Of difference and goodness

9 Sep

Thanks to all who have responded to my thoughts about Trinity and about ‘sin’.
It has been a challenging discussion. More of that now …

But I want also to reflect something further in relation to the disaster in New Orleans. We are not only weak, or wicked, we are also at times surprisingly good, generous and hospitable.

The two topics are in fact connected.

How heartening it was to hear on the radio stories of people in many
neighbouring areas, in Louisiana, Texas and Mississippi, where ordinary
people in towns and cities have pitched in to help. I heard the first
hand accounts of people who have taken into their own homes total
strangers, families in need of somewhere to stay. One fellow described
how this came about through their local church. The church is doing
this kind of thing. Some have the home and are willing to give
hospitality to strangers in need (a good biblical term). Others are
providing support, with food, clothing and the like.
This is community, and it shows the real heart of a nation, a people,
despite what we may think of the actions of governors, mayors and
presidents.
It also challenges the one-sided idea of humans as sinners, not capable of goodness, mercy and generosity.
No, there is indeed much in human life that is ‘the image of God’. How crucial it is to remember both sides.

Then, too, I am grateful to those who have offered different views about the scripture passages in some of my posts. One colleague sent me his sermon on the same passage about the Canaanite woman.
These comments and posts remind us of the reality of what we have said about the Trinity. There is difference, real difference, within the community of faith.
If we use the image of the circular dance, or remember Rublev’s icon of the three sitting around the table, it makes a difference where we are —as we say commonly, ‘where you’re coming from’.
There are differences. How is it that they do not divide? Well, they can. If our differences are shared so as to set the other right, for example, then they divide us. But if we share them as part of the dance, the relationship of belonging and looking to one another, moving towards and apart, then we come to see what the other sees, and to say something different because of that experience.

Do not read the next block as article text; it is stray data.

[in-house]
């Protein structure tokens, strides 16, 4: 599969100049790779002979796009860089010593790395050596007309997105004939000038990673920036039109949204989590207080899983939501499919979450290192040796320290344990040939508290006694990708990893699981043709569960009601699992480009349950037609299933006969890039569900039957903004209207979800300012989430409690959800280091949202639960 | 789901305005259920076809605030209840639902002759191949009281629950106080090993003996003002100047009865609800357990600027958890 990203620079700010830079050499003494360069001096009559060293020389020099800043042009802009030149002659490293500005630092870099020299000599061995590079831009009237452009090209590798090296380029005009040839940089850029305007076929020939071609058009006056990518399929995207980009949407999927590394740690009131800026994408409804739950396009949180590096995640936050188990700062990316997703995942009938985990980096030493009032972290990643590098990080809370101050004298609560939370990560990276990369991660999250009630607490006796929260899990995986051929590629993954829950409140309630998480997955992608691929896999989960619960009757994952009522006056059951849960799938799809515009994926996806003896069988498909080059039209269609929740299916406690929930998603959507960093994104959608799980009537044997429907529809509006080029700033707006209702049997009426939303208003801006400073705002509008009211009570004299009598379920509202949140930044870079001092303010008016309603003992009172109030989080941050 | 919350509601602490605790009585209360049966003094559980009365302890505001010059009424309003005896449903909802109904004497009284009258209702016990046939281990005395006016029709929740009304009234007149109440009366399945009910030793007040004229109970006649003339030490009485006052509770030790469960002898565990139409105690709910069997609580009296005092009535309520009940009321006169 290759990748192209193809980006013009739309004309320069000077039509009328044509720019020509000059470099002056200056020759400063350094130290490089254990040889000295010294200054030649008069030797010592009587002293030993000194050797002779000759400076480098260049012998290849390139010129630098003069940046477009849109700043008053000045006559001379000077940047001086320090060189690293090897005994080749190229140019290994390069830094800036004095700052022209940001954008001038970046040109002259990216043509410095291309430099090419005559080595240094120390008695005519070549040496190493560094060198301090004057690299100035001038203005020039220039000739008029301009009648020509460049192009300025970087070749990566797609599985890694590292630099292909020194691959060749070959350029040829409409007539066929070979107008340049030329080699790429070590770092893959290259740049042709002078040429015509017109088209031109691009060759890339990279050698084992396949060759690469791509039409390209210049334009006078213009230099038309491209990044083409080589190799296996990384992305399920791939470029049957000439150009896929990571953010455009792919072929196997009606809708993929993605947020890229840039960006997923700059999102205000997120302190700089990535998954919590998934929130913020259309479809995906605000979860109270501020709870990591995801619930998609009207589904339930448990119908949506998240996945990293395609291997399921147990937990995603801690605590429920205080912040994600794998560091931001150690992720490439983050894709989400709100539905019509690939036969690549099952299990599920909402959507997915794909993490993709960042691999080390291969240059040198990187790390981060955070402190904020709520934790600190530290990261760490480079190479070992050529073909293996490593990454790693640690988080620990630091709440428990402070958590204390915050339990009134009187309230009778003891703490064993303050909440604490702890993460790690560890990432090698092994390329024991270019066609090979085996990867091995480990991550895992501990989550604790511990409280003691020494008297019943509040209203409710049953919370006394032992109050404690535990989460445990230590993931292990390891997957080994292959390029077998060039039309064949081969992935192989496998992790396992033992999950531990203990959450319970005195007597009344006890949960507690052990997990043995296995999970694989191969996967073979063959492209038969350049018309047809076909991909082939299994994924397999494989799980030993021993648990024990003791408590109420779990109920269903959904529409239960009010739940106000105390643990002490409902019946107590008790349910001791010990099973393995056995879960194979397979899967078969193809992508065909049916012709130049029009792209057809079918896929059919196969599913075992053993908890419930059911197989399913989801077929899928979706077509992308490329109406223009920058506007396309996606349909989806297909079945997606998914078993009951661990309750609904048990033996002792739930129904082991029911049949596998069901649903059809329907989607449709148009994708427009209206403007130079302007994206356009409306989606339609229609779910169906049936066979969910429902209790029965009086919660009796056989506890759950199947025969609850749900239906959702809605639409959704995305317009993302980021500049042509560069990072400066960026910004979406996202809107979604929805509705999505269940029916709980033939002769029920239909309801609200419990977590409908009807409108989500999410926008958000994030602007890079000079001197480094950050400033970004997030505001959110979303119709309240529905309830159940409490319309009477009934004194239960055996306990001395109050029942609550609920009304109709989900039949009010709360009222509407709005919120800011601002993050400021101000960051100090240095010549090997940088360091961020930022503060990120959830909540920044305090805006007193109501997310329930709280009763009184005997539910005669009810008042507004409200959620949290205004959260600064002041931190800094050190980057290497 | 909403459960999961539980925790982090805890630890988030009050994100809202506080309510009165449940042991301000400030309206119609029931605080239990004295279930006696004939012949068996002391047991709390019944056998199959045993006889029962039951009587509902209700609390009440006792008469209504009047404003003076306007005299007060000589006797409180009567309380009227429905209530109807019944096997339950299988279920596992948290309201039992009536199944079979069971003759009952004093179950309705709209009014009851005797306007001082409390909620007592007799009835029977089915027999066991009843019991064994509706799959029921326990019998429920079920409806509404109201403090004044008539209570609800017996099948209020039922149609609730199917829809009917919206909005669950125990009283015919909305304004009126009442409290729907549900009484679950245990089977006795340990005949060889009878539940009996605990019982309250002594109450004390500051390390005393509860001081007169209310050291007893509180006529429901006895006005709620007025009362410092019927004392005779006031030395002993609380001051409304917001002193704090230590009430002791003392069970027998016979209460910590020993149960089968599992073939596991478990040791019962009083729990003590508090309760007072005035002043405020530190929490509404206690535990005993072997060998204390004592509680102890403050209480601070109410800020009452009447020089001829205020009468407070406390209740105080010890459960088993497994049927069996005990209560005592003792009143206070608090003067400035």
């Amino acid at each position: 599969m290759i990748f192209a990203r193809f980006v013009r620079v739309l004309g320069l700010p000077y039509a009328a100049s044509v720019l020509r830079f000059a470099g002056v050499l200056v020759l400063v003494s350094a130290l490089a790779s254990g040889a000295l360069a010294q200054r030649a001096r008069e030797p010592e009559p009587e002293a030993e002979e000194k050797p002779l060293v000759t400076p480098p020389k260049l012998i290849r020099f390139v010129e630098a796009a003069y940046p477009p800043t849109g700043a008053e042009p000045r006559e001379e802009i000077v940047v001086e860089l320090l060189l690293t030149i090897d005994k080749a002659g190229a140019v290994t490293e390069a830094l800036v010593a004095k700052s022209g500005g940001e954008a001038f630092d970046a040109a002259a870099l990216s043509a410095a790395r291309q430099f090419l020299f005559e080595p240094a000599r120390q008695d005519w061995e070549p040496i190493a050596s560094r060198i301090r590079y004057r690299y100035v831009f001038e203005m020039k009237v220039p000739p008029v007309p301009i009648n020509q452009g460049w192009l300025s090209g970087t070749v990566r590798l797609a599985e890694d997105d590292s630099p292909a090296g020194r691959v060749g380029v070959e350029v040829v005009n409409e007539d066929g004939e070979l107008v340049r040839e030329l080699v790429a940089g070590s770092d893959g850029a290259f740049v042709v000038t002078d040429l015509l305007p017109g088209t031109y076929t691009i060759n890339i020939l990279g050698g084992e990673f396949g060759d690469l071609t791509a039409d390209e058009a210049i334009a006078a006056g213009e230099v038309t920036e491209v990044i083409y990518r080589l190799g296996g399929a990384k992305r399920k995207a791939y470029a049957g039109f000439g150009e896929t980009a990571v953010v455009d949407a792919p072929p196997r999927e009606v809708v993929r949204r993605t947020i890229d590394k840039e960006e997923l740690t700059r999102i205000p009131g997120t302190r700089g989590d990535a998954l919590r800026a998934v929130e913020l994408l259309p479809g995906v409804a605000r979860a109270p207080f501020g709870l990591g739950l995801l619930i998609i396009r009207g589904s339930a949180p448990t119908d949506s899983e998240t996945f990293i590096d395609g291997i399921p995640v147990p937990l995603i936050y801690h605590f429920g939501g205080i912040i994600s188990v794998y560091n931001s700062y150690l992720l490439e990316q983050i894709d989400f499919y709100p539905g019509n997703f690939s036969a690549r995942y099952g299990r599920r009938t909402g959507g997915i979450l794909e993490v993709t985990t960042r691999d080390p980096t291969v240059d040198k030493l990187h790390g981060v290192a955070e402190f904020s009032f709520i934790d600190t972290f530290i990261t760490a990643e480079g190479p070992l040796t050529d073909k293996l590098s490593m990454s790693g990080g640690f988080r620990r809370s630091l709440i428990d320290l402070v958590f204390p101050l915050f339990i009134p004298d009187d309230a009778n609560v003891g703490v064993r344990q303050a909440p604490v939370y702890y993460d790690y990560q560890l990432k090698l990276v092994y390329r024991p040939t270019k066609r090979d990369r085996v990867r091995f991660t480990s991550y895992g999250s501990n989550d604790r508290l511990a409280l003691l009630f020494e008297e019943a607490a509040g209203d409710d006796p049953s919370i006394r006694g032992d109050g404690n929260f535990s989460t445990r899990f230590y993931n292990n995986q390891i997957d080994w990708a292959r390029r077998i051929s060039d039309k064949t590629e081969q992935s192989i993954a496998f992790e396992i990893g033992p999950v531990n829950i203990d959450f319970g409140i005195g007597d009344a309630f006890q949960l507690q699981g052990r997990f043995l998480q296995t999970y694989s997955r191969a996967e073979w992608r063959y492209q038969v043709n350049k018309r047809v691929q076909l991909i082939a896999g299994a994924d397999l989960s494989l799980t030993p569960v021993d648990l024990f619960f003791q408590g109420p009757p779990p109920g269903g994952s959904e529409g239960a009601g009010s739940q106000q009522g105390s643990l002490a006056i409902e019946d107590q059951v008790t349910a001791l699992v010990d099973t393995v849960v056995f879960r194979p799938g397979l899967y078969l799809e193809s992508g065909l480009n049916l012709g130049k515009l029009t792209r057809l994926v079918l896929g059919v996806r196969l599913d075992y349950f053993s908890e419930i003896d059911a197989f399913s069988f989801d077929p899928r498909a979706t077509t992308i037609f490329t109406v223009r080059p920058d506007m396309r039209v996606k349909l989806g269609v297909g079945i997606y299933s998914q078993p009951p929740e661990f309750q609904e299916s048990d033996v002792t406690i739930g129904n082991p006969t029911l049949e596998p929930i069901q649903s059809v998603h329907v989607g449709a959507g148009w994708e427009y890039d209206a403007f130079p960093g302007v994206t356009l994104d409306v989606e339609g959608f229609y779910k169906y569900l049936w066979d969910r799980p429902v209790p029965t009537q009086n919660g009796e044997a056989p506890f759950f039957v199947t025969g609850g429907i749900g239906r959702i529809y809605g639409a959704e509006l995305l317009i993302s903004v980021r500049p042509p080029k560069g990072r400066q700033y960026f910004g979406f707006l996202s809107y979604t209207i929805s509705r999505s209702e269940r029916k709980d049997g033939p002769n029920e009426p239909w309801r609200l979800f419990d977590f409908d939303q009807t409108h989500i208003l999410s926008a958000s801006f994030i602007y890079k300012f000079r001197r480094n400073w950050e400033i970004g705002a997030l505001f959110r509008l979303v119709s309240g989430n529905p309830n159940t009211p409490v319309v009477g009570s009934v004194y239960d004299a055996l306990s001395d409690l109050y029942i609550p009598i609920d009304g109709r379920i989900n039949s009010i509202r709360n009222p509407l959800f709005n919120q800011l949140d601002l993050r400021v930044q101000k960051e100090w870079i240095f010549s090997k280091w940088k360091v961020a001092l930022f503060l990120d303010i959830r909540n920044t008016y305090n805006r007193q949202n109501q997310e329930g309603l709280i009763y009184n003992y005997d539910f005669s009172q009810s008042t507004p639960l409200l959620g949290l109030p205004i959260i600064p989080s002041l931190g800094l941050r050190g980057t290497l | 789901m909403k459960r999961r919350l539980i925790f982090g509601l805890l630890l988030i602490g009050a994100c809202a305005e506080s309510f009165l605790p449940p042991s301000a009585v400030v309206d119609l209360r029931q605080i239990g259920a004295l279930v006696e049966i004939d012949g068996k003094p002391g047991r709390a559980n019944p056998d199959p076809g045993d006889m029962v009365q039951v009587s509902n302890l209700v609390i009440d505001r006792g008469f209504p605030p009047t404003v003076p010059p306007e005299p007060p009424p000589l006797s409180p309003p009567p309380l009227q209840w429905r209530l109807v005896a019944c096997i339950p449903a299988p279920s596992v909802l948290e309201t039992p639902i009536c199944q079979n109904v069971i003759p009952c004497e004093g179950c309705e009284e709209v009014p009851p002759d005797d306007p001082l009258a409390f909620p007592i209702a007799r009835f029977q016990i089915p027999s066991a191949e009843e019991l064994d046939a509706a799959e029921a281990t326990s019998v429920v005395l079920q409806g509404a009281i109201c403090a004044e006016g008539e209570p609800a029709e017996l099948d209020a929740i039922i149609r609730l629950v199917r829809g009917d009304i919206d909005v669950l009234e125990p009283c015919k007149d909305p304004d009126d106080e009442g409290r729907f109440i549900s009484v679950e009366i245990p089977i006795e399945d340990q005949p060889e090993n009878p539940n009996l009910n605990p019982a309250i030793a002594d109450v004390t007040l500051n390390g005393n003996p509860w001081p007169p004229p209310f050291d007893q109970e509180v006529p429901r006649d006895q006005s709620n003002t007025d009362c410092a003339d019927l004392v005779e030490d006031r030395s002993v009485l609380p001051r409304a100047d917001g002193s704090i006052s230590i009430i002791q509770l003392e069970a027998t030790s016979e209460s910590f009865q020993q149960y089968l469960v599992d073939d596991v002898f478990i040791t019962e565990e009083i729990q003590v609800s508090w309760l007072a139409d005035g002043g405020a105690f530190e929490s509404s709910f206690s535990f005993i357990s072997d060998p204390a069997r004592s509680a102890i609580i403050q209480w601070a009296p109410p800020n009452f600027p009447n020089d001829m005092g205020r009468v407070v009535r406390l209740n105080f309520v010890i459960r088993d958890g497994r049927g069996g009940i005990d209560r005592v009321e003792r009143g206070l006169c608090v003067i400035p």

Just through receiving these comments this week, I have come to add this point to my talk with the young people about the trinity: the trinity is the story of our relationship, with each other.
It is the God-story, as Moltmann would put it, of our experience of Christian community.
We are called into and given a community in which love makes it possible to share differences without division. Only one love ultimately makes this possible. The divine tri-unity is the source and the story of this love.

Young people, – and older! – wonder what the trinity is about. Is it just an idea, one asked, which someone dreamed up, which you are supposed to believe. I want to suggest to them that we live in this community of mutual indwelling; we practice this life; we share trinitarian perichoresis,  the community of the Spirit. Through this community, that’s how we come to know what the trinity is about. It’s something we give to each other and receive from each other, together.

We have been sharing some of this, in this blog discussion, I reckon! Thanks to you each, and to God.

And a special blessing for Jason Goroncy who goes to Scotland next week to study for his PhD.

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